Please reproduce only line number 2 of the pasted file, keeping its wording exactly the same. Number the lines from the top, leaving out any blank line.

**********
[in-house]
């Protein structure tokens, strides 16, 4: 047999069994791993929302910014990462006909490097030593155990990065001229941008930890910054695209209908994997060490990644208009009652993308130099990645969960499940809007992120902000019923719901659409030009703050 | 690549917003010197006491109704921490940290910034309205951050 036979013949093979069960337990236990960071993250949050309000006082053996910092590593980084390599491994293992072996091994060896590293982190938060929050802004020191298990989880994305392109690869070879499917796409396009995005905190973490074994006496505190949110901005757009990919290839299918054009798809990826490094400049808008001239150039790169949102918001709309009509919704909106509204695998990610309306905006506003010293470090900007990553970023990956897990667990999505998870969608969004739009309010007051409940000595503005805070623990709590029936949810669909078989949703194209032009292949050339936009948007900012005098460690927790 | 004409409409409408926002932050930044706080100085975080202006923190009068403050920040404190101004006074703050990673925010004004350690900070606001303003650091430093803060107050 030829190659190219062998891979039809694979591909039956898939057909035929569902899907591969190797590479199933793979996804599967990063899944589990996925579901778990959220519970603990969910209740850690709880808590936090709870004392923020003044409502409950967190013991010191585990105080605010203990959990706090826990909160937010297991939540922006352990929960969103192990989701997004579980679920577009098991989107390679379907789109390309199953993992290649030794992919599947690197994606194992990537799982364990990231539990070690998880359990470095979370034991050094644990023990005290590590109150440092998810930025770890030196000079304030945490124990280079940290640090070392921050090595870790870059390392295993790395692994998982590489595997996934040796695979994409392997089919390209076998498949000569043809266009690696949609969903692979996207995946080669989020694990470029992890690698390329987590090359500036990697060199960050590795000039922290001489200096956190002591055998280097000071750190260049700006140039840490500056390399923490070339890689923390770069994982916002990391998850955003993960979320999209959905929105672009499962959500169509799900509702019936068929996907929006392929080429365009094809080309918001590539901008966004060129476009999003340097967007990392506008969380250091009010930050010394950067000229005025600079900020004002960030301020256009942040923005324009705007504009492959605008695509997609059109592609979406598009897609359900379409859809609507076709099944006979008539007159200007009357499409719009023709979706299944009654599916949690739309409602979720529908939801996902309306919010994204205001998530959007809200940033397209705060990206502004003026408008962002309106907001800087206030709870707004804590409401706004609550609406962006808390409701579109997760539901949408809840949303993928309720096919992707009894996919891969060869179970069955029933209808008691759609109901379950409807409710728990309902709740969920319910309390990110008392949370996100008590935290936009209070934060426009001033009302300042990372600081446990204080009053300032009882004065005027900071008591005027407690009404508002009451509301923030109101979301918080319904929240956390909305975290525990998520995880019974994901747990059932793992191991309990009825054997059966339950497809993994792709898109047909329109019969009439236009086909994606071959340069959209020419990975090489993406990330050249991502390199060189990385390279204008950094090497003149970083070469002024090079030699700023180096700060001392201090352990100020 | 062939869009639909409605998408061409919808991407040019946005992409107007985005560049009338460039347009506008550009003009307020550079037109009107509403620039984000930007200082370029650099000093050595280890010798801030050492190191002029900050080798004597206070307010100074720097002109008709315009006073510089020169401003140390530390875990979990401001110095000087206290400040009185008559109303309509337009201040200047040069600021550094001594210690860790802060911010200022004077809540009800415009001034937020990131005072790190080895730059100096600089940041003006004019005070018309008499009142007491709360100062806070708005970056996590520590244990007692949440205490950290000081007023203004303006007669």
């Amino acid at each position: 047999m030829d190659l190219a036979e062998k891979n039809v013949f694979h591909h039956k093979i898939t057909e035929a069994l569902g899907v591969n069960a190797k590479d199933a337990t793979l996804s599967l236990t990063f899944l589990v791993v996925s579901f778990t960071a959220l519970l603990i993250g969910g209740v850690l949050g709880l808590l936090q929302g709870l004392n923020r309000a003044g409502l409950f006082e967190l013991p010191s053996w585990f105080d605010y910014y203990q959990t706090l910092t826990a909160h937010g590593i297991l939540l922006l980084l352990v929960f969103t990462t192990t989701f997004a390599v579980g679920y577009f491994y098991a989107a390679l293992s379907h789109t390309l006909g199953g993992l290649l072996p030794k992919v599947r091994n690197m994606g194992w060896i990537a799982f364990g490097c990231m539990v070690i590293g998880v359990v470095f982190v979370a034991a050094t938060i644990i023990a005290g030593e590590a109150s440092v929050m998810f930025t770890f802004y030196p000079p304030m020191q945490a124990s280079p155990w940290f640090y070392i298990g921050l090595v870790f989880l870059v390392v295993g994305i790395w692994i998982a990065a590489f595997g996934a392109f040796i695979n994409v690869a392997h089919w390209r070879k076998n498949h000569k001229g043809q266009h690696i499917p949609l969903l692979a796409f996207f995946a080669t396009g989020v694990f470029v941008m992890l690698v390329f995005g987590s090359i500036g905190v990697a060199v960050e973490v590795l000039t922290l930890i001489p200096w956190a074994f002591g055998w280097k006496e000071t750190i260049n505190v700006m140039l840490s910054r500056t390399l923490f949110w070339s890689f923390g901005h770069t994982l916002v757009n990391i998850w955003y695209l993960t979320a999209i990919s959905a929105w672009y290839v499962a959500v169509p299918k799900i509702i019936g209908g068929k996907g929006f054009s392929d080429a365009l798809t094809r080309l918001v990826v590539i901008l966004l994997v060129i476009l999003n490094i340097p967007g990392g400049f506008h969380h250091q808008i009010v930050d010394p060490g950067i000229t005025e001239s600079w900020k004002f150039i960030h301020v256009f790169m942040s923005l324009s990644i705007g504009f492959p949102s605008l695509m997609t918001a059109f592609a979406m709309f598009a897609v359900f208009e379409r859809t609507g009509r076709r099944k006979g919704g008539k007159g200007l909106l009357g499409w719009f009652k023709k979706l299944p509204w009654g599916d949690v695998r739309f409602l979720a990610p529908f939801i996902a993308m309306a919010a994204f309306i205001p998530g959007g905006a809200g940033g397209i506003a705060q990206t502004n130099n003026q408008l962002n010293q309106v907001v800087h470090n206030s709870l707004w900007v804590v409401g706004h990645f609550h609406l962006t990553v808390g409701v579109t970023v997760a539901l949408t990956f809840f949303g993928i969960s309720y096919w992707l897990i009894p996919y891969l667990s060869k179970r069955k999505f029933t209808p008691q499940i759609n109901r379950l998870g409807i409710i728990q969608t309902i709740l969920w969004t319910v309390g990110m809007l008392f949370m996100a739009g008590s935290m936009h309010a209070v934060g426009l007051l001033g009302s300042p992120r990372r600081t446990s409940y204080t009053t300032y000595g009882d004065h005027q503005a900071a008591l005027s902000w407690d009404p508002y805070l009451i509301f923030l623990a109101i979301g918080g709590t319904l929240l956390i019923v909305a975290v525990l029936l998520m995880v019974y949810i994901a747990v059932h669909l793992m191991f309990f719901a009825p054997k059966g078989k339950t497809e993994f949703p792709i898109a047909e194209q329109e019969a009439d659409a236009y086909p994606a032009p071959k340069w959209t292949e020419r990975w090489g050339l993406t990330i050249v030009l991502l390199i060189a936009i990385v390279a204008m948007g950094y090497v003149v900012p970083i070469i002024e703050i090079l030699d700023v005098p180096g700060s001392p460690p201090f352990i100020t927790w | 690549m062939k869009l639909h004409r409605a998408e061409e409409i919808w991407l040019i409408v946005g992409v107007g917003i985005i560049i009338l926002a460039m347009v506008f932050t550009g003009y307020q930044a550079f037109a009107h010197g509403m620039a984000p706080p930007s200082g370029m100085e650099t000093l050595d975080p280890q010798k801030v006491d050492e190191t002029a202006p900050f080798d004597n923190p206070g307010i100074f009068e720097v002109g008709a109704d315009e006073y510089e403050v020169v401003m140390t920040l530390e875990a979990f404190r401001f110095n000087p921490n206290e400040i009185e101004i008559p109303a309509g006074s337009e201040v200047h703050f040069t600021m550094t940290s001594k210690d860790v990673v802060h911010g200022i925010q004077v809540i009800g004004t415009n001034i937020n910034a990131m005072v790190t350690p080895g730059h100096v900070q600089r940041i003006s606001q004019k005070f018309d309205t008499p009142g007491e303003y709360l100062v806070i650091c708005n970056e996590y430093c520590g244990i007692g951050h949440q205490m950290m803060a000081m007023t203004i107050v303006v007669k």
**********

């Protein structure tokens, strides 16, 4: 047999069994791993929302910014990462006909490097030593155990990065001229941008930890910054695209209908994997060490990644208009009652993308130099990645969960499940809007992120902000019923719901659409030009703050 | 690549917003010197006491109704921490940290910034309205951050 036979013949093979069960337990236990960071993250949050309000006082053996910092590593980084390599491994293992072996091994060896590293982190938060929050802004020191298990989880994305392109690869070879499917796409396009995005905190973490074994006496505190949110901005757009990919290839299918054009798809990826490094400049808008001239150039790169949102918001709309009509919704909106509204695998990610309306905006506003010293470090900007990553970023990956897990667990999505998870969608969004739009309010007051409940000595503005805070623990709590029936949810669909078989949703194209032009292949050339936009948007900012005098460690927790 | 004409409409409408926002932050930044706080100085975080202006923190009068403050920040404190101004006074703050990673925010004004350690900070606001303003650091430093803060107050 030829190659190219062998891979039809694979591909039956898939057909035929569902899907591969190797590479199933793979996804599967990063899944589990996925579901778990959220519970603990969910209740850690709880808590936090709870004392923020003044409502409950967190013991010191585990105080605010203990959990706090826990909160937010297991939540922006352990929960969103192990989701997004579980679920577009098991989107390679379907789109390309199953993992290649030794992919599947690197994606194992990537799982364990990231539990070690998880359990470095979370034991050094644990023990005290590590109150440092998810930025770890030196000079304030945490124990280079940290640090070392921050090595870790870059390392295993790395692994998982590489595997996934040796695979994409392997089919390209076998498949000569043809266009690696949609969903692979996207995946080669989020694990470029992890690698390329987590090359500036990697060199960050590795000039922290001489200096956190002591055998280097000071750190260049700006140039840490500056390399923490070339890689923390770069994982916002990391998850955003993960979320999209959905929105672009499962959500169509799900509702019936068929996907929006392929080429365009094809080309918001590539901008966004060129476009999003340097967007990392506008969380250091009010930050010394950067000229005025600079900020004002960030301020256009942040923005324009705007504009492959605008695509997609059109592609979406598009897609359900379409859809609507076709099944006979008539007159200007009357499409719009023709979706299944009654599916949690739309409602979720529908939801996902309306919010994204205001998530959007809200940033397209705060990206502004003026408008962002309106907001800087206030709870707004804590409401706004609550609406962006808390409701579109997760539901949408809840949303993928309720096919992707009894996919891969060869179970069955029933209808008691759609109901379950409807409710728990309902709740969920319910309390990110008392949370996100008590935290936009209070934060426009001033009302300042990372600081446990204080009053300032009882004065005027900071008591005027407690009404508002009451509301923030109101979301918080319904929240956390909305975290525990998520995880019974994901747990059932793992191991309990009825054997059966339950497809993994792709898109047909329109019969009439236009086909994606071959340069959209020419990975090489993406990330050249991502390199060189990385390279204008950094090497003149970083070469002024090079030699700023180096700060001392201090352990100020 | 062939869009639909409605998408061409919808991407040019946005992409107007985005560049009338460039347009506008550009003009307020550079037109009107509403620039984000930007200082370029650099000093050595280890010798801030050492190191002029900050080798004597206070307010100074720097002109008709315009006073510089020169401003140390530390875990979990401001110095000087206290400040009185008559109303309509337009201040200047040069600021550094001594210690860790802060911010200022004077809540009800415009001034937020990131005072790190080895730059100096600089940041003006004019005070018309008499009142007491709360100062806070708005970056996590520590244990007692949440205490950290000081007023203004303006007669």